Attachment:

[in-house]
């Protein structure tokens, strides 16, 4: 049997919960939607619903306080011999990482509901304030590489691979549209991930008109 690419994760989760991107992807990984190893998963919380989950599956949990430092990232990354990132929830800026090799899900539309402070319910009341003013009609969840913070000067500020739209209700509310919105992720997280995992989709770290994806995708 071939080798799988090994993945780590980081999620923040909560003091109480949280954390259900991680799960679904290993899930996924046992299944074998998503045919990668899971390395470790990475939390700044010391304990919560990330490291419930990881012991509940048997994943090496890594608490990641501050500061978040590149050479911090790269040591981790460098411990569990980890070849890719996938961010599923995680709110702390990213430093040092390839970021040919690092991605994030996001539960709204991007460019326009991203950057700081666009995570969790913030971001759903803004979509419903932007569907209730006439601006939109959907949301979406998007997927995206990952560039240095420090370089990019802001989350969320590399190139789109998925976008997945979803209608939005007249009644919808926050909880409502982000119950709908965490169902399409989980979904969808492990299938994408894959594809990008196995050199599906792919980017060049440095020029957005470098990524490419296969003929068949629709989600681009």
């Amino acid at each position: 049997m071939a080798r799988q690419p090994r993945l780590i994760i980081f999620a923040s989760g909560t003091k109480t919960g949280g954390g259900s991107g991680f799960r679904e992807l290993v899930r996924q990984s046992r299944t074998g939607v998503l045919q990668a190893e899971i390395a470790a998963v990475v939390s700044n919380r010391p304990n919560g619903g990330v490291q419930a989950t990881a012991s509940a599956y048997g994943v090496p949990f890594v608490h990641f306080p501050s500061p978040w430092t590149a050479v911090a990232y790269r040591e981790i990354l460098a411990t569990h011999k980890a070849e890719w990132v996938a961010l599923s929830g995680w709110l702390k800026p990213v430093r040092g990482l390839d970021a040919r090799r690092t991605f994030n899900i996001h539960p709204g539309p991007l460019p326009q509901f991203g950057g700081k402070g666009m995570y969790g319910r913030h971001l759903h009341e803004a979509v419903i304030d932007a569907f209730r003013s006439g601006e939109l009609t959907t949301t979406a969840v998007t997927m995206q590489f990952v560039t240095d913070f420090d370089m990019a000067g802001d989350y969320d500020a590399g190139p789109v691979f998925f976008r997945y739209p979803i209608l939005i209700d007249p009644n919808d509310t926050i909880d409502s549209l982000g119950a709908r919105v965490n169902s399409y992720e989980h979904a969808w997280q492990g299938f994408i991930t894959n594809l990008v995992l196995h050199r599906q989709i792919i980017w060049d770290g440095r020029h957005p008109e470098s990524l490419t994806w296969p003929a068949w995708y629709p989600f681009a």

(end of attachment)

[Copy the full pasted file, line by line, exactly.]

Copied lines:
[in-house]
């Protein structure tokens, strides 16, 4: 049997919960939607619903306080011999990482509901304030590489691979549209991930008109 690419994760989760991107992807990984190893998963919380989950599956949990430092990232990354990132929830800026090799899900539309402070319910009341003013009609969840913070000067500020739209209700509310919105992720997280995992989709770290994806995708 071939080798799988090994993945780590980081999620923040909560003091109480949280954390259900991680799960679904290993899930996924046992299944074998998503045919990668899971390395470790990475939390700044010391304990919560990330490291419930990881012991509940048997994943090496890594608490990641501050500061978040590149050479911090790269040591981790460098411990569990980890070849890719996938961010599923995680709110702390990213430093040092390839970021040919690092991605994030996001539960709204991007460019326009991203950057700081666009995570969790913030971001759903803004979509419903932007569907209730006439601006939109959907949301979406998007997927995206990952560039240095420090370089990019802001989350969320590399190139789109998925976008997945979803209608939005007249009644919808926050909880409502982000119950709908965490169902399409989980979904969808492990299938994408894959594809990008196995050199599906792919980017060049440095020029957005470098990524490419296969003929068949629709989600681009």
């Amino acid at each position: 049997m071939a080798r799988q690419p090994r993945l780590i994760i980081f999620a923040s989760g909560t003091k109480t919960g949280g954390g259900s991107g991680f799960r679904e992807l290993v899930r996924q990984s046992r299944t074998g939607v998503l045919q990668a190893e899971i390395a470790a998963v990475v939390s700044n919380r010391p304990n919560g619903g990330v490291q419930a989950t990881a012991s509940a599956y048997g994943v090496p949990f890594v608490h990641f306080p501050s500061p978040w430092t590149a050479v911090a990232y790269r040591e981790i990354l460098a411990t569990h011999k980890a070849e890719w990132v996938a961010l599923s929830g995680w709110l702390k800026p990213v430093r040092g990482l390839d970021a040919r090799r690092t991605f994030n899900i996001h539960p709204g539309p991007l460019p326009q509901f991203g950057g700081k402070g666009m995570y969790g319910r913030h971001l759903h009341e803004a979509v419903i304030d932007a569907f209730r003013s006439g601006e939109l009609t959907t949301t979406a969840v998007t997927m995206q590489f990952v560039t240095d913070f420090d370089m990019a000067g802001d989350y969320d500020a590399g190139p789109v691979f998925f976008r997945y739209p979803i209608l939005i209700d007249p009644n919808d509310t926050i909880d409502s549209l982000g119950a709908r919105v965490n169902s399409y992720e989980h979904a969808w997280q492990g299938f994408i991930t894959n594809l990008v995992l196995h050199r599906q989709i792919i980017w060049d770290g440095r020029h957005p008109e470098s990524l490419t994806w296969p003929a068949w995708y629709p989600f681009a």